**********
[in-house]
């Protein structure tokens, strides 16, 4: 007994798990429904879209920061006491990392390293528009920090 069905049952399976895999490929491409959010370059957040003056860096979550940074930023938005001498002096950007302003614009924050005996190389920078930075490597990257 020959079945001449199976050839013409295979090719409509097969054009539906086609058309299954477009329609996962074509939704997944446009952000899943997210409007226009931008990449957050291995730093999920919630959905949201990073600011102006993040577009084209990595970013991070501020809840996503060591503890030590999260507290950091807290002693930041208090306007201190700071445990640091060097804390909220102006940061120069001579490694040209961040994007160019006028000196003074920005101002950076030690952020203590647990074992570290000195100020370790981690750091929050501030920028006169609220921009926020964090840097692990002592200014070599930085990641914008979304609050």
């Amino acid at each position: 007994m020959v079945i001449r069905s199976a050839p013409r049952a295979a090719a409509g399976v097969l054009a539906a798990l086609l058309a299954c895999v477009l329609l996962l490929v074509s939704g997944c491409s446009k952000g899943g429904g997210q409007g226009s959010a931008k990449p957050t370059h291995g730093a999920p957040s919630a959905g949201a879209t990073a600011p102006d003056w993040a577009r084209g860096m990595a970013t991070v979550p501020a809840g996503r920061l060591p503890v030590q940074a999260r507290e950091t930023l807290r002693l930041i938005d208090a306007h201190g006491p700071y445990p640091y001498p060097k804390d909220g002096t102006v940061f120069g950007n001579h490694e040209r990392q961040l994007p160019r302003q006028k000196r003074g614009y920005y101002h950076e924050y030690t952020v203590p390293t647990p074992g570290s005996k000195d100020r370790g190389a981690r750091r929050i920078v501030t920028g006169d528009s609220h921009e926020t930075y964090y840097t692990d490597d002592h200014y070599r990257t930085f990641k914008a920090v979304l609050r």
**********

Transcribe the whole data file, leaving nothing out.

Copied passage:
[in-house]
């Protein structure tokens, strides 16, 4: 007994798990429904879209920061006491990392390293528009920090 069905049952399976895999490929491409959010370059957040003056860096979550940074930023938005001498002096950007302003614009924050005996190389920078930075490597990257 020959079945001449199976050839013409295979090719409509097969054009539906086609058309299954477009329609996962074509939704997944446009952000899943997210409007226009931008990449957050291995730093999920919630959905949201990073600011102006993040577009084209990595970013991070501020809840996503060591503890030590999260507290950091807290002693930041208090306007201190700071445990640091060097804390909220102006940061120069001579490694040209961040994007160019006028000196003074920005101002950076030690952020203590647990074992570290000195100020370790981690750091929050501030920028006169609220921009926020964090840097692990002592200014070599930085990641914008979304609050």
């Amino acid at each position: 007994m020959v079945i001449r069905s199976a050839p013409r049952a295979a090719a409509g399976v097969l054009a539906a798990l086609l058309a299954c895999v477009l329609l996962l490929v074509s939704g997944c491409s446009k952000g899943g429904g997210q409007g226009s959010a931008k990449p957050t370059h291995g730093a999920p957040s919630a959905g949201a879209t990073a600011p102006d003056w993040a577009r084209g860096m990595a970013t991070v979550p501020a809840g996503r920061l060591p503890v030590q940074a999260r507290e950091t930023l807290r002693l930041i938005d208090a306007h201190g006491p700071y445990p640091y001498p060097k804390d909220g002096t102006v940061f120069g950007n001579h490694e040209r990392q961040l994007p160019r302003q006028k000196r003074g614009y920005y101002h950076e924050y030690t952020v203590p390293t647990p074992g570290s005996k000195d100020r370790g190389a981690r750091r929050i920078v501030t920028g006169d528009s609220h921009e926020t930075y964090y840097t692990d490597d002592h200014y070599r990257t930085f990641k914008a920090v979304l609050r």